Given the subacute onset of neuropsychiatric symptoms with new-onset focal status epilepticus and CSF pleocytosis, a tentative diagnosis of probable autoimmune encephalitis was made. Antibodies against neuronal synaptic or intraneuronal antigens were negative in serum and CSF, and no solid tumor was found. Extensive screening tests for the autoimmune diseases came back negative as well, including thyroid panel, vasculitis lab, immunoglobulin G subclass, and anti-ganglioside antibodies. Clinical and EEG seizures progressively aggravated up to 35 per day during the first week. Despite the persistent seizures, intravenous (IV) anesthetic therapy was not considered because the seizures remained focal with only occasional generalization, and therefore the vital signs remained intact.
On day 7, a newly developed embolic stroke on the right frontal lobe was detected on a follow-up MRI. Considering the extensive seizure-related changes involving both insula areas, the new isolated focal lesion was thought of as evidence of an embolic stroke. Etiological evaluation of stroke revealed negative results, including transthoracic echocardiogram, electrocardiogram, Holter monitoring, and transcranial Doppler bubble study to rule out patent foramen ovale. Initially elevated D-dimer level (1.48 μg/ml) was decreased to 1.00 μg/ml. Routine thromboprophylaxis using low molecular weight heparin was increased to a therapeutic dose of secondary stroke prevention (2 mg/kg). The follow-up CSF study showed more increased IL-6 level of 75.8 pg/ml. Contrary to the exacerbated COVID-19-associated neurological complications, the follow-up chest CT revealed completely cleared bilateral lung fields. Daily followed serum CRP level was maintained under 1 mg/dl.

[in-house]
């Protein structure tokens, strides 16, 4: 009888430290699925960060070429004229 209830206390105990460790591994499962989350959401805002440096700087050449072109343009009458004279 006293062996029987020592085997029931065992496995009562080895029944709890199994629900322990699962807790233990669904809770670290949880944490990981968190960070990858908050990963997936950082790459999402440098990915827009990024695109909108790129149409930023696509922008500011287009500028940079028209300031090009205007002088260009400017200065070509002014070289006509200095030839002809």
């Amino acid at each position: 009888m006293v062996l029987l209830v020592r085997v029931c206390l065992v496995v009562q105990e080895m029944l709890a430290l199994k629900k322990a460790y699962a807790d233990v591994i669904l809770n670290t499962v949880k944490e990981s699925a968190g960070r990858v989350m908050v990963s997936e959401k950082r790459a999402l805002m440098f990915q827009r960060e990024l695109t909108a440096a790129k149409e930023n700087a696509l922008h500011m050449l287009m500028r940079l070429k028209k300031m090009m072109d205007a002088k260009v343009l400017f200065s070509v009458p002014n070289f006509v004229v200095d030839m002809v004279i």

Along with IV acyclovir and remdesivir, IV methylprednisolone pulse therapy was given to treat autoimmune encephalitis. Because the seizures persisted after the methylprednisolone, IV immunoglobulin G was administrated next, to which the patient started to respond. The seizures finally halted on the 12th day, and her neurological deficits gradually resolved thereafter. During the course of the treatment, her otherwise vital signs remained stable and intact oxygenation was maintained. A Follow-up study revealed normalized CSF IL-6 level to 3.7 pg/ml and decreased serum IL-6 level to 13.3 pg/ml. After 39 days of hospitalization, the patient successfully recovered from COVID-19 pneumonia, encephalitis, status epilepticus, and stroke, and she was discharged home at a modified Rankin scale of 1.